Western and Oriental Manuscripts and Miniatures | 06 December 2017
Ferial Psalter and Hymnal, of Franciscan Use , in Latin
Sold for £8500
Ferial Psalter and Hymnal, of Franciscan Use , in Latin, illuminated manuscript on parchment [Italy (perhaps Lombardy), c. 1475]
274 leaves (plus original pastedown), wanting a few leaves from end, else complete, collation: i-xix10, xx8, xxi-xxvii10, xxvii6 (wanting last 4 leaves), plus one extra gathering of 5 leaves (that wanting last 3 leaves), catchwords and contemporary alphabetical gathering signatures and numeric leaf signatures within each gathering, double column of 16 lines in two sizes of a good late gothic bookhand, red rubrics, one-line initials in red or blue with whip-like extensions horizontally from their corners, 2-line initials in same with ornate contrasting penwork, twenty large initials in striking purple, green and blue acanthus leaves on brightly burnished gold and silver grounds (the grounds often arranged in quarters of these two metals, the silver partly oxidised and dull grey; fols. 1v, 2v, 49r, 71r, 89r, 107v, 135v, 157v, 186v, 190v, 194v, 199r, 204r, 207r, 210r, 212v, 218r, 223v, 229r 235r), these enclosing sprigs of coloured foliage with gold fruit or baubels on blue grounds, the largest with coloured ornamental capitals forming rest of opening words, foliate extensions spilling over into margins and with large gold and silver bezants with single line eyelash-like penwork tails, marks from some leaf-tabs (now removed), others present, some water damage to a few leaves, staining and cockling in places throughout, slight flaking to ink of a few pages only (mostly affecting catchwords), small spots and occasional wormholes, else in outstanding condition, 378 by 260 mm.; in late medieval wooden boards and sewing structures (sewn on 5 large double thongs), all covered with modern tan leather, one working clasp (one missing)
1. Written and illuminated c. 1475 for a Franciscan house, probably in Lombardy: the hymns to St. Francis (fol. 262v), his Stigmatisation (fol. 259v), and SS. Clare and Anthony of Padua (fols. 256r and 251r), identify the codex as of Franciscan Use.
2. Les Enluminures, Text Manuscripts 4: Sacred Song, Chanting the Bible in the Middle Ages and Renaissance , 2014, no. 2.
This volume contains a Ferial Psalter (fol. 1r) and a Hymnal (fol. 235r, opening “Incipit hymnarius et primo Sabbato de aduentu domini …”). The five additional near-contemporary leaves of hymns include a Gregorian chant favoured by the Capetian dynasty, the Beata Nobis Gaudi , two hymns composed by Archbishop John Peckham of Canterbury, d. 1292, and Thomas Aquinas’ hymn, Pange Lingua Gloriosi Corporis Mysterium , written for the Feast of Corpus Christi.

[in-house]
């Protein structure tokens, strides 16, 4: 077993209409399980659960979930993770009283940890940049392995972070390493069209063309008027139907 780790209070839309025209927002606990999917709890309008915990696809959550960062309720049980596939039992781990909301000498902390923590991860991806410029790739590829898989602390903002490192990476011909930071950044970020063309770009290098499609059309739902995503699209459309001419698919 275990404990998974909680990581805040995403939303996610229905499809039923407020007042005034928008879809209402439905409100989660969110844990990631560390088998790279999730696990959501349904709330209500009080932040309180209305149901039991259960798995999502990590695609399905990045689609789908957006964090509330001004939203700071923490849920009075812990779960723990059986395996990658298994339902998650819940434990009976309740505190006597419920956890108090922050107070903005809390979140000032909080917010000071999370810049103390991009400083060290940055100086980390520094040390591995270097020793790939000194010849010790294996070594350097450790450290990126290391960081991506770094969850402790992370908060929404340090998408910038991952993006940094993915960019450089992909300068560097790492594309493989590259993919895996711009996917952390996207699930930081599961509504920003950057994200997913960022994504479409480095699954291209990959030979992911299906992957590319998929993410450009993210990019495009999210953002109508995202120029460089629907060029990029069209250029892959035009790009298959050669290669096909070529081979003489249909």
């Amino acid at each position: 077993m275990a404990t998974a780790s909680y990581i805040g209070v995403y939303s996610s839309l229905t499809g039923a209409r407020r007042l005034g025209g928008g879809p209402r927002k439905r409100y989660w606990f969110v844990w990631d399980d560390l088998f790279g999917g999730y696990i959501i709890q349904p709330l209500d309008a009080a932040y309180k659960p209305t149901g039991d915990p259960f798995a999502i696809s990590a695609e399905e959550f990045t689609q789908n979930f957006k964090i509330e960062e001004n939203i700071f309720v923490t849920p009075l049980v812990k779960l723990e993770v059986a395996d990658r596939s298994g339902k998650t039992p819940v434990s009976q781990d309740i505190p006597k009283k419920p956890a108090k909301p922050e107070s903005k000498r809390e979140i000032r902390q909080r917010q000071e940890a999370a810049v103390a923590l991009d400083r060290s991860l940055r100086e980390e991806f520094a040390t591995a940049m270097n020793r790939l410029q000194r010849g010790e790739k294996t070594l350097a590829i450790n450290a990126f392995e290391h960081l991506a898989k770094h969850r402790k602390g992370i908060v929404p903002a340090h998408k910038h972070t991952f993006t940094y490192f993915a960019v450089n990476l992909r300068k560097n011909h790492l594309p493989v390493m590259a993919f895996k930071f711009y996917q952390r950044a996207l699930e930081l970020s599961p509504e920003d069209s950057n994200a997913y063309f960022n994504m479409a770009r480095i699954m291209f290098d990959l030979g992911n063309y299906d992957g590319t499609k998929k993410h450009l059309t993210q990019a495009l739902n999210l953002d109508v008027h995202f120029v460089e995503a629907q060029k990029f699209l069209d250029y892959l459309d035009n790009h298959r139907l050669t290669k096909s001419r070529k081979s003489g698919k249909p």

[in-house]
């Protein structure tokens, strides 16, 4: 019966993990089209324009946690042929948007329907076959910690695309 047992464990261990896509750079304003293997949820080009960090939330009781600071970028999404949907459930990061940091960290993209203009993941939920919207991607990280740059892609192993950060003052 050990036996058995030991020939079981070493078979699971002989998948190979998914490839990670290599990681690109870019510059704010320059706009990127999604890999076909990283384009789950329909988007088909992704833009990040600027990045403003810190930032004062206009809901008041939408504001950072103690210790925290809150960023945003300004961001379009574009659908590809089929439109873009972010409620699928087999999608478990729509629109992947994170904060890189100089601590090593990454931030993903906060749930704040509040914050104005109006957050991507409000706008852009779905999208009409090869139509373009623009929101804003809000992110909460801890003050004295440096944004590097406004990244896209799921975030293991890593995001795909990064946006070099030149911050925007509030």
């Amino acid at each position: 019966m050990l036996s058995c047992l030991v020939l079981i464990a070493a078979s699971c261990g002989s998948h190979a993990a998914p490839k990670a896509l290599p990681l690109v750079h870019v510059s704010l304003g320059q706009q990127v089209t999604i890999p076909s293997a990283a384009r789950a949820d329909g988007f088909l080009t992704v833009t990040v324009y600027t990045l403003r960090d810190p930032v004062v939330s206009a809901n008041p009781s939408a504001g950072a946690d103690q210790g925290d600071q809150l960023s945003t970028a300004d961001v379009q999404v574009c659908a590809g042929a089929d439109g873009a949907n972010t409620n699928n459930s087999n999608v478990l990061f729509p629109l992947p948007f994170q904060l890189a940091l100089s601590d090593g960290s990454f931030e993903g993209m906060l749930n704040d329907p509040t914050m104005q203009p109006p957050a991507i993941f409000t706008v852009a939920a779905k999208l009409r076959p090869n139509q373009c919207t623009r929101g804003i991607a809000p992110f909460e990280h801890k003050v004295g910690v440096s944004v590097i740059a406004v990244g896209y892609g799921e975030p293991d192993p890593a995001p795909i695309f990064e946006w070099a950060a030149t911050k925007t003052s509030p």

The illumination of this large and imposing choirbook raises fascinating questions about its origin and who participated in its production. It has previously been connected to other liturgical codices produced in or around Moderna or Parma (Sacred Song , 2014), but the differences are perhaps stronger than the similarities. The palette here is richer and darker (especially in the deep purple), and the profusion of thin foliage tendrils whipping around the bodies of the letters add a vitality and energy to the initials here for which is hard to find parallels. The penwork scrolling through the bezants is finely executed and might point towards the region around Ferrara, but what is perhaps most striking is the use of silver in the grounds of some of the initials and their neighbouring bezants. In medieval Europe, silver was mastered by only a handful of book-producers. The raw material, unlike gold, tarnishes quickly and is remarkably difficult to stick to the page, and as Cellini states in Il Libro del Arte , “know that above all you are to work with silver as little as you can”, advising the use of beaten tin if one insists on achieving the same effect. In the late Middle Ages the skill was perfected in the artistic communities under the patronage of the fantastically wealthy Burgundian dukes in the southern Netherlands, probably while striving to create a novelty for their patrons (see the ‘Black Hours’, New York, Pierpont Morgan Museum, M.493, the ‘Black Prayerbook’, Vienna, ÖNB, Codex Vindbonensis MS. 1856, and the small Book of Hours, sold by Sotheby’s, 29 June 2007, lot 34). From here it spread in the later fifteenth century to sporadic use by a number of workshops in the Low Countries and Germany to highlight windows, water and other reflective surfaces, and was occasionally used in Renaissance coats-of-arms in books, but outside of the latter remained almost unheard of in Italian volumes. A small number of surviving items, such as the Agostino Hours (Victoria and Albert Museum, MS. 111: R. Watson, Western Illuminated Manuscripts , II, 2011, pp. 599-601, which was written in Italy but partly illuminated in the Southern Netherlands with thick silver frames to some of its miniatures) as well as paintings commissioned in the Low Countries by Italian nobles (see for example, Jan van Eyck’s work for Giovanni Arnolfini) attest to a strong Italian interest in the art of northern Europe. The workmanship of the metal here is refined and skilfully executed, and we might suspect the direct hand of a book artist from the Low Countries, or at least one who trained there.
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